Other Weapons for the Battle
We want advantages that can be taken away when we pick pastel as our medium of choice. Each weakness does not have to stay a liability; if we always seek to solve the problems that we face. The techniques and materials I am sharing with you came out of that very spirit of trial and error.
Waterproof markers are an amazing tool. These will enable you to achieve a hard detailed edge that would otherwise be impossible with just using pastel alone. Why not use this to create a better painting? Make sure you use caution with these waterproof markers because subtlety is key here. Today there are so many colors and values with waterproof markers that one can use for so many applications in your pastel paintings. One example could be the crease of the eye lid or a nail bed on the finger. When we let go of convention and only think of problem solving, a whole new world opens up. Some of the best colors are various shades of grays. Pitt, makes a wonderful line of warm and cool grays from light to dark, shades of red from the lightest pink to the darkest reddish browns. There will be many occasions that these will provide a crisp exactitude not available by just using pastels alone.
Erasers are wonderful tools. I like using the standard kneaded erasers that most every pastel painter will use; However there are so many different erasers out there from the softest to the most aggressive erasers. There are pencil erasers and electric erasers that all provide a service when creating texture or lifting color for lightening a value or highlights; To create detail while taken away pigment is called reductive details. It's cleaner than adding pastel on top of pastel.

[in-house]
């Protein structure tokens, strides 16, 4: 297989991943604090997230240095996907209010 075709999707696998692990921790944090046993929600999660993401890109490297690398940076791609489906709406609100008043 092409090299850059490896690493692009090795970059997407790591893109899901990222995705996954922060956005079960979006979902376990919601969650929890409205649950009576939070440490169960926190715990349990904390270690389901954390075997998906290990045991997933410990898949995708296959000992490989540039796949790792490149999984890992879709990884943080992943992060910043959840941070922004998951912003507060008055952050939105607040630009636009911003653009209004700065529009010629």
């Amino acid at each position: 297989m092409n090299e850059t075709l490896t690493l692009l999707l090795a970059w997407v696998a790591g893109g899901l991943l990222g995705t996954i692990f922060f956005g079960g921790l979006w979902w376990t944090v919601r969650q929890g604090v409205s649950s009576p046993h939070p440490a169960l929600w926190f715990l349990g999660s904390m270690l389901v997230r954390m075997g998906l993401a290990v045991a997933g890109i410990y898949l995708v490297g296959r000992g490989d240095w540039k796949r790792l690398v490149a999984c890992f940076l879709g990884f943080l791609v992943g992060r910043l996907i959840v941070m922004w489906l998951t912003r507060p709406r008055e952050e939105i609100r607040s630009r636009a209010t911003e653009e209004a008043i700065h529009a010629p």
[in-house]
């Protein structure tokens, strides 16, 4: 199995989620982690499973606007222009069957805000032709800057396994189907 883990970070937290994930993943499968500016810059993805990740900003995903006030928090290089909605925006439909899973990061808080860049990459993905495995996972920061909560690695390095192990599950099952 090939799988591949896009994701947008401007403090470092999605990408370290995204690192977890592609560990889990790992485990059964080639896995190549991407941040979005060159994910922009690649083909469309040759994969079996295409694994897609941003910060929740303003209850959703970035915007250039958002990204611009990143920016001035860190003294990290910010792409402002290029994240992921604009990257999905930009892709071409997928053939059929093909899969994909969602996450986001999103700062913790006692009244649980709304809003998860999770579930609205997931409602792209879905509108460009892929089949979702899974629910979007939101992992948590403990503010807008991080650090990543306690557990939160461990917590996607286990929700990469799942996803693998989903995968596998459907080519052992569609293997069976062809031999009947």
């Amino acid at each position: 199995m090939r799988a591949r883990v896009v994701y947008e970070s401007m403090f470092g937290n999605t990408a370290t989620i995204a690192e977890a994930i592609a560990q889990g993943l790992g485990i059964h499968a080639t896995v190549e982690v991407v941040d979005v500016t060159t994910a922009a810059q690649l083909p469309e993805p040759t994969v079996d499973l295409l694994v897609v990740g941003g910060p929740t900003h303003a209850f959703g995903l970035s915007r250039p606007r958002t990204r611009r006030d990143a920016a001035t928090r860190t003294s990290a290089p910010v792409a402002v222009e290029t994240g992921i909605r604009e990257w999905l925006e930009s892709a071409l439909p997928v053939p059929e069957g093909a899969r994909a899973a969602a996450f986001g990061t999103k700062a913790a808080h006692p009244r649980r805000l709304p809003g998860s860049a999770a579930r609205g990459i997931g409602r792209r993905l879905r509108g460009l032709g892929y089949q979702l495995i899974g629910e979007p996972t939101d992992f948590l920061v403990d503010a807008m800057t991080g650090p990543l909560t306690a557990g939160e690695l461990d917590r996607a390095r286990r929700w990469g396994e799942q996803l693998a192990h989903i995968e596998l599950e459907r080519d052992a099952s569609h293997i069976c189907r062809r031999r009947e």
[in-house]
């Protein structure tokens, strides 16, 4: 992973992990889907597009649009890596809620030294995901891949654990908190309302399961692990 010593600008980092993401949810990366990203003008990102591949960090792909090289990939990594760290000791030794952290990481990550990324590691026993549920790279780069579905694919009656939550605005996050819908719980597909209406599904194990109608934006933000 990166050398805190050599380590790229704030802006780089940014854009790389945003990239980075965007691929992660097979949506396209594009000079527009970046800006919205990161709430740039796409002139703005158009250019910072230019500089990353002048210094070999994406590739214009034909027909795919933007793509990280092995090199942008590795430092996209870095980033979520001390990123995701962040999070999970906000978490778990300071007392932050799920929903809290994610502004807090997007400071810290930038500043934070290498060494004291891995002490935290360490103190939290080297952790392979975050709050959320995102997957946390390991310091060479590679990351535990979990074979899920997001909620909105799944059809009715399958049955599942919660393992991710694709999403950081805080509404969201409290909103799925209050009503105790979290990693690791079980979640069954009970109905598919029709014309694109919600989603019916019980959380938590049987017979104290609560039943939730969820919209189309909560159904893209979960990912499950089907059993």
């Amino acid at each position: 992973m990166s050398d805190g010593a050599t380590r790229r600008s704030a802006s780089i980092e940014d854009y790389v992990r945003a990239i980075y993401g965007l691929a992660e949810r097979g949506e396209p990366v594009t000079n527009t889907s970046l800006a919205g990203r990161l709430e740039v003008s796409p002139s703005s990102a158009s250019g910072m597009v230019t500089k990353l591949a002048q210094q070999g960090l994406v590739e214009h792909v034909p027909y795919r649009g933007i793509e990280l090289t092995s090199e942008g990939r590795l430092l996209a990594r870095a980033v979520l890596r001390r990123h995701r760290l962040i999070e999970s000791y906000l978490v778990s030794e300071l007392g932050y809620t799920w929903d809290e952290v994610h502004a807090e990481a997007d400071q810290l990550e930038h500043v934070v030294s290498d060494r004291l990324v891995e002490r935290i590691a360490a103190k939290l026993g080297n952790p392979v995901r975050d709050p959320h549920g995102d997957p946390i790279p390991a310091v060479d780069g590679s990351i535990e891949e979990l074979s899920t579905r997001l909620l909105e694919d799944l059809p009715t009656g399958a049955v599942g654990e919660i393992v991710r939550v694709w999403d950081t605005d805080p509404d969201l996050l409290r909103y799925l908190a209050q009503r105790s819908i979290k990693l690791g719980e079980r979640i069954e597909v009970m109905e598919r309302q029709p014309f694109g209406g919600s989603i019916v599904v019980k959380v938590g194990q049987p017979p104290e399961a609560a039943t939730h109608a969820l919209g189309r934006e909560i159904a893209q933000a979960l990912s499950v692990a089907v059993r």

Razor blades or Exacto knives are amazing for lightly scraping away tight details, such as, the creases in the lips or the light against the wrinkles on a finger. This can not be done as beautifully using just pastel. What is does is that it remove all the pigment exposing the gesso surface underneath.
In the final stages of the pastel painting, I also like to use a liner brush and waterproof ink to paint some of the loose strands of hair. I will dilute the ink mixture to create the transparency that the strands of hair have.
All of these techniques are answers to the limitations that are inherent in pastels. The point that I am making is that we must move beyond the limitations and find the solutions. Your painting journey in pastels should be a linear progression to achieve what was once thought of as the unachievable goal. I love when collectors mention to me that the painting does not look like any pastel painting that they have ever seen. Because as the great Neo Classical painter, Jean Auguste Dominique Ingres, said, " The technique should be invisible, only the painting should be visible."